Norfolk County OPP is reminding the public not to have access to anyone who has not initially contacted them after a district resident is close to $ 140,000 in what is known as a “virus scam.”
The police say the resident received a pop-up alert on his computer on January 31, 2017, saying there were issues with his computer's anti-virus software.
The resident clicked on the message, followed by prompts he received and signed a form showing that repairs had been carried out on the computer, the police said.
The man also exchanged some other emails with the scammers between January 2017 and March 2019, giving the police additional access, which the police said.
It was not until the resident reviewed their statements that he realized that his credit line had been discovered, police said, and scammers were stealing nearly $ 140,000 from the victim's account by the time the fraud was discovered.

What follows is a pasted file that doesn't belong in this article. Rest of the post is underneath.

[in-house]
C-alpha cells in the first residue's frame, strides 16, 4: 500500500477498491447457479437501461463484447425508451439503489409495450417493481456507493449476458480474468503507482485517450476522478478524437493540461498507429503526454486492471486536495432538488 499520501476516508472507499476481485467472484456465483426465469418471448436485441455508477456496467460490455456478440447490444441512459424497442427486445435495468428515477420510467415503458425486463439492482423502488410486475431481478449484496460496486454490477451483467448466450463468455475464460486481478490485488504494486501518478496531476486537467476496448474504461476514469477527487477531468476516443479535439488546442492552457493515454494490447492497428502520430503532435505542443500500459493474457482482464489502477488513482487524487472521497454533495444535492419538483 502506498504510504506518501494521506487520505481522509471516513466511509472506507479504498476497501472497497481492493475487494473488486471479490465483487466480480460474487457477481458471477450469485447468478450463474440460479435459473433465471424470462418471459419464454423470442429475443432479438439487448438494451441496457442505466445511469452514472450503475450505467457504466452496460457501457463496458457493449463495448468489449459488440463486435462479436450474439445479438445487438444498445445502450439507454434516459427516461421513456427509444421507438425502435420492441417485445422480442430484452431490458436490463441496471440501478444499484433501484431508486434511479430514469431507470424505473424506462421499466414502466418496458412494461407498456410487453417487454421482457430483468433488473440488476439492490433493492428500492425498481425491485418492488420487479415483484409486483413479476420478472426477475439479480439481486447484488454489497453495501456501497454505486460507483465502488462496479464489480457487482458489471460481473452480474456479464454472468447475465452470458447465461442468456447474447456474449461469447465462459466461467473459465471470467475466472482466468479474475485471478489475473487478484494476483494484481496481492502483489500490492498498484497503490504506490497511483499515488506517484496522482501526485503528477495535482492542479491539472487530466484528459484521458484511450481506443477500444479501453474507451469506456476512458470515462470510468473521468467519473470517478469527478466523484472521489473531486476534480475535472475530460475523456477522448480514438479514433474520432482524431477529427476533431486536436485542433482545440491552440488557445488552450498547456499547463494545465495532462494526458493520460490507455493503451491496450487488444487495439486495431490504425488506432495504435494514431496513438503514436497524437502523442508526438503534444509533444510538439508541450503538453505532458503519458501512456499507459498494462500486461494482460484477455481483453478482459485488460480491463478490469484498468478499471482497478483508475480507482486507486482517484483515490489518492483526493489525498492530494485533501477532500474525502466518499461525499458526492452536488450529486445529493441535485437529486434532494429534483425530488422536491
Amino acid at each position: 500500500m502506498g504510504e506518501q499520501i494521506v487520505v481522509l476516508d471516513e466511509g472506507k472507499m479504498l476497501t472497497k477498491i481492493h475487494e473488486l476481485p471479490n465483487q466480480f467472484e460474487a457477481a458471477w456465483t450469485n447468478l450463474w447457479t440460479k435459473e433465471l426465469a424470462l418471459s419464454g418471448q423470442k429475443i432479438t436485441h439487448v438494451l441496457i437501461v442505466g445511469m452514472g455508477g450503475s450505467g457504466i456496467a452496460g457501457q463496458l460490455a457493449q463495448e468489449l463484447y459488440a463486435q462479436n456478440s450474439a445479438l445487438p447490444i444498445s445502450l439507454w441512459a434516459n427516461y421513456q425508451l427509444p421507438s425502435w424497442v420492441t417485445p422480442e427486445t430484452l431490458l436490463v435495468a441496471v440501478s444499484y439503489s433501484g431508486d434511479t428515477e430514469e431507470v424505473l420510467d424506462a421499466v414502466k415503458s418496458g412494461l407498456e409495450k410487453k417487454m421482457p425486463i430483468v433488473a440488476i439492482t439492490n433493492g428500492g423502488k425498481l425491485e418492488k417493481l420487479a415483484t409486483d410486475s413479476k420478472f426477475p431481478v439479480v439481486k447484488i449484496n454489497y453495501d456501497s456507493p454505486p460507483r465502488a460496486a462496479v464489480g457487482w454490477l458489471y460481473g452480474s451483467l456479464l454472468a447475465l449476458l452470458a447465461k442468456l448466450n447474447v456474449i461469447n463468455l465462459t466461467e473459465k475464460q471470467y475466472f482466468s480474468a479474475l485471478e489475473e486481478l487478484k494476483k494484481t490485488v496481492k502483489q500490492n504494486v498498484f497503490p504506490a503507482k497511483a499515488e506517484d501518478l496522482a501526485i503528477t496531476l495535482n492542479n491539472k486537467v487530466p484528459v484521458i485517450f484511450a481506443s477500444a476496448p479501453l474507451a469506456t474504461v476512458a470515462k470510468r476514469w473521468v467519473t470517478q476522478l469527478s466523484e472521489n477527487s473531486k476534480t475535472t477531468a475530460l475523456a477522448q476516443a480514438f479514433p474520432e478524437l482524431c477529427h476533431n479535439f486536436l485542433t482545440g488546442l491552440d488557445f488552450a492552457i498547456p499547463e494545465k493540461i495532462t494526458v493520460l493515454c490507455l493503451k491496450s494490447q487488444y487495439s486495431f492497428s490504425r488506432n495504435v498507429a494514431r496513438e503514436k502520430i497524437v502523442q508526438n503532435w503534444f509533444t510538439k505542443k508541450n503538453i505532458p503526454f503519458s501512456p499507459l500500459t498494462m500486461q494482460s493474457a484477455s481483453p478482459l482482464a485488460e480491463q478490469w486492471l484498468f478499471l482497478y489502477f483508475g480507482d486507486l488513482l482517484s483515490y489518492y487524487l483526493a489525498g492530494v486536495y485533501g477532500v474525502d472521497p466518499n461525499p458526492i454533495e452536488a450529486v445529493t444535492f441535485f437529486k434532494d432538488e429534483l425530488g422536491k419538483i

This is the second case reported in recent days in Norfolk County, a person who was affected by the virus scam, the police said. Another resident lost thousands of dollars after the caller called his computer to him who said his device had a virus.
In that case, the scammer stole the resident's financial accounts and passwords and convinced them to buy close to $ 7,000 in Google Play cards, which the police said.
“Computer users are reminded that nobody will allow access to your computer unless you start the call. Do not give out personal, banking or credit card information to anyone unless you are sure you are dealing with it, ”the police said in a statement.
Tips to PROTECT OWN LINE
- Do not download anti-virus software from a springboard or link sent by email
- Make anti-virus software frequently updated and scare your computer for viruses regularly
- Don't click on links or attachments in emails from conductors you don't know
- Turn to your browser blocking block
- Don't click on a bounce up that says your computer has a virus